The Giver: A Chilling Cinematic Peek into Hillary Clinton’s Infamous Village
“I like to say I’m more conservative than Goldwater. He just wanted to turn the clock back to when there was no income tax. I want to turn the clock back to when people lived in small villages and took care of each other.”
—Stalinist and banjo player Pete Seeger, during a 1995 interview with the New York Times.
“When people have the power to choose, they choose wrong. Every single time.”
—Meryl Streep’s “Chief Elder” character in The Giver.
Now out on DVD and Blu-Ray is The Giver, an adaptation of Lois Lowry’s hugely influential 1993 young-adult dystopian novel, which inspired The Hunger Games and other cautionary futuristic tales. Starring Jeff Bridges in the film’s title role, Meryl Streep, newcomer Brenton Thwaites, and blink and you’ll miss her Taylor Swift, it’s a film that conservatives and libertarians should take to heart and advise all of their friends to see, to understand what lurks at the bottom of an otherwise cheery, friendly and seemingly carefree nanny state. (Spoilers abound in this article. You’ve been warned.)
“Don’t Immanentize the Eschaton” was a bumper sticker phrase that was very popular among the early readers of National Review magazine in the 1960s. Coined in the previous decade by conservative sociologist Eric Voegelin, and popularized by William F. Buckley, the phrase warned that the goal of creating Heaven on Earth, a goal that ties together virtually all leftwing ideologies, from National Socialists in Germany to International Socialists in the Soviet Union and China to the Fabian Socialists of England to Democratic socialists in America, was invariably going to (a) end in failure and (b) very likely end with lots people loaded into boxcars on their way to becoming dead bodies.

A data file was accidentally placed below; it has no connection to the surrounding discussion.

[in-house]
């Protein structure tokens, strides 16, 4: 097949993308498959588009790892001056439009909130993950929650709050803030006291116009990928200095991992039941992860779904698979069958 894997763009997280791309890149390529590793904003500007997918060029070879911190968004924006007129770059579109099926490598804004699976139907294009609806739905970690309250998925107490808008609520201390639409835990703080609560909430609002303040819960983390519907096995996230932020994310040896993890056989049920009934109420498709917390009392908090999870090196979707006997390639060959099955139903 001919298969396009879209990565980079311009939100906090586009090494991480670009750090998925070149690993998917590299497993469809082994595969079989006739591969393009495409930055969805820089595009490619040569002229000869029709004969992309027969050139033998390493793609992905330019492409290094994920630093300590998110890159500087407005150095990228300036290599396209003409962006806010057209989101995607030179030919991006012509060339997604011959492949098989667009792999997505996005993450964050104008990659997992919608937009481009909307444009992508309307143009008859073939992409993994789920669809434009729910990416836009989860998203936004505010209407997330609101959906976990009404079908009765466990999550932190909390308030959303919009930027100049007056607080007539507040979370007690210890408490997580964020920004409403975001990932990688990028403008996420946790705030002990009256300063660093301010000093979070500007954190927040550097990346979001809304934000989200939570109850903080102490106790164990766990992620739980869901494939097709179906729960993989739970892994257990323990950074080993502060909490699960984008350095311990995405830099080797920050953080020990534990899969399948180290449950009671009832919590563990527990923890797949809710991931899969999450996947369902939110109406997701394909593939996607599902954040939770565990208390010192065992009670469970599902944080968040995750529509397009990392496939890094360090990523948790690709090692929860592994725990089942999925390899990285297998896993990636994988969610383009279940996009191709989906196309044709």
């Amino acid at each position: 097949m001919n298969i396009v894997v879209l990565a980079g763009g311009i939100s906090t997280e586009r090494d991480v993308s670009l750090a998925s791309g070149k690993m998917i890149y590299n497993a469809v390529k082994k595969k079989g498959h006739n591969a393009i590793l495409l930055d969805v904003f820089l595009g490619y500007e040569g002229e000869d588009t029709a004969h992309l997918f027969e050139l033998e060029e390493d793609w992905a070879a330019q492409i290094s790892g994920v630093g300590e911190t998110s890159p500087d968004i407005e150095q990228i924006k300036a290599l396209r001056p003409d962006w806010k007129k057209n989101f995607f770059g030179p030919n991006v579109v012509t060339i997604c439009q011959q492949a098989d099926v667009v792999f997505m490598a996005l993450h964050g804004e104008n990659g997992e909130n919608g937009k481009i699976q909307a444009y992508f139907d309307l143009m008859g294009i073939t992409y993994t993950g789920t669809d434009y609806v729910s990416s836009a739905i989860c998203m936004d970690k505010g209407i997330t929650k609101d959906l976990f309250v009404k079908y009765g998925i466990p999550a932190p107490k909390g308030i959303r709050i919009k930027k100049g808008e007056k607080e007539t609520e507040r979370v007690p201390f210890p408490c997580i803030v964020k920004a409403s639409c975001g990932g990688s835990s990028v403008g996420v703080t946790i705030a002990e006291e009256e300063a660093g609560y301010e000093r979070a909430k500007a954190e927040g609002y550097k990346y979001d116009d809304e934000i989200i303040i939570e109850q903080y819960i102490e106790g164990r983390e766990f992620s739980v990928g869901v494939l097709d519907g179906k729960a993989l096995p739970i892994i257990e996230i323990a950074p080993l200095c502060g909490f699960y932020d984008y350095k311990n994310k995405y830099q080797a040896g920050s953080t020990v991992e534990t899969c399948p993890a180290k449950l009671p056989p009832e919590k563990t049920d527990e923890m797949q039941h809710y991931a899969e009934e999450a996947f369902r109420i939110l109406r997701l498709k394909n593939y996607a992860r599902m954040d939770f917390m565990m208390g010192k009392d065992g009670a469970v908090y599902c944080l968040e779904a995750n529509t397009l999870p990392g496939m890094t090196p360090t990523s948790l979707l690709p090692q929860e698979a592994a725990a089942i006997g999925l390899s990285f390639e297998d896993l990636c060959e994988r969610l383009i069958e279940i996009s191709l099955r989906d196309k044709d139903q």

And yet, crafting Heaven on Earth remains the goal of the left to this very day. Whether they’re based in Los Angeles or London, most actors and filmmakers have politics somewhere to the left of Mao. As James Lileks once joked, “Maybe directors like dictators because they understand the desire to have final cut.” So I’m always intrigued whenever a bunch of left-leaning filmmakers get together to produce a cautionary tale of a futuristic socialist dystopia, and I like to ask myself, what we’re they thinking they were filming?
I’ve read that the cast and crew of 1984 thought that they were taking a clever shot at Margaret Thatcher, never mind that the subjects of Orwell’s groundbreaking dystopia were dominated by an ideology he dubbed “Ingsoc,” short for English Socialism, Soviet-style Communism with a British accent. The following year, Terry Gilliam directed his similarly themed film Brazil, focusing on another slightly futuristic out-of-control socialist bureaucracy with a penchant for kidnapping, torture and murder. But then last year, Gilliam told an interviewer that Republicans “will always be a fungus and if I was running the country I would take them out and shoot them frankly, but that’s something else [laughs],” ret-conning his 1985 film from a warning into a how-to guide. Since 2012, Obama-fan Donald Sutherland has starred as the murderous President Coriolanus Snow in the Hunger Games franchise, despite doing his bit to usher in a real-life totalitarian government in Vietnam through his appearances alongside Jane Fonda in their infamous F.T.A. tour of US Army bases in 1971.
Hot on the heels of the success of the Obama-era Hunger Games franchise, last year, the Weinstein Company, not exactly known for its libertarian politics, released The Giver, starring Jeff Bridges and Meryl Streep, and directed by Phillip Noyce, whose previous films include 1989’s Dead Calm and the Tom Clancy adaptations starring Harrison Ford, Patriot Games and Clear and Present Danger.